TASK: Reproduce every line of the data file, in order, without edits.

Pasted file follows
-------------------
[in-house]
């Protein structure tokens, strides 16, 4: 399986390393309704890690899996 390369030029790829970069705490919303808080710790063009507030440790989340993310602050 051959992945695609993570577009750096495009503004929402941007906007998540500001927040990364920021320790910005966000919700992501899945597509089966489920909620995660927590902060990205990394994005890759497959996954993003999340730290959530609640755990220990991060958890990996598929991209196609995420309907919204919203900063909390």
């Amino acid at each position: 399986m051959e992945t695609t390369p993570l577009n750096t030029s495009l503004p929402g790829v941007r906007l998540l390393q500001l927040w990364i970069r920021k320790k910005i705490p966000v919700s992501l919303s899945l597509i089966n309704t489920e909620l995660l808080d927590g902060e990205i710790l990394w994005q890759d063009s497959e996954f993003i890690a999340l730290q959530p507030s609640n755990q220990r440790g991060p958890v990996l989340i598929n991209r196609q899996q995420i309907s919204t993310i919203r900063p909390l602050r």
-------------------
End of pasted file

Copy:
[in-house]
């Protein structure tokens, strides 16, 4: 399986390393309704890690899996 390369030029790829970069705490919303808080710790063009507030440790989340993310602050 051959992945695609993570577009750096495009503004929402941007906007998540500001927040990364920021320790910005966000919700992501899945597509089966489920909620995660927590902060990205990394994005890759497959996954993003999340730290959530609640755990220990991060958890990996598929991209196609995420309907919204919203900063909390």
């Amino acid at each position: 399986m051959e992945t695609t390369p993570l577009n750096t030029s495009l503004p929402g790829v941007r906007l998540l390393q500001l927040w990364i970069r920021k320790k910005i705490p966000v919700s992501l919303s899945l597509i089966n309704t489920e909620l995660l808080d927590g902060e990205i710790l990394w994005q890759d063009s497959e996954f993003i890690a999340l730290q959530p507030s609640n755990q220990r440790g991060p958890v990996l989340i598929n991209r196609q899996q995420i309907s919204t993310i919203r900063p909390l602050r």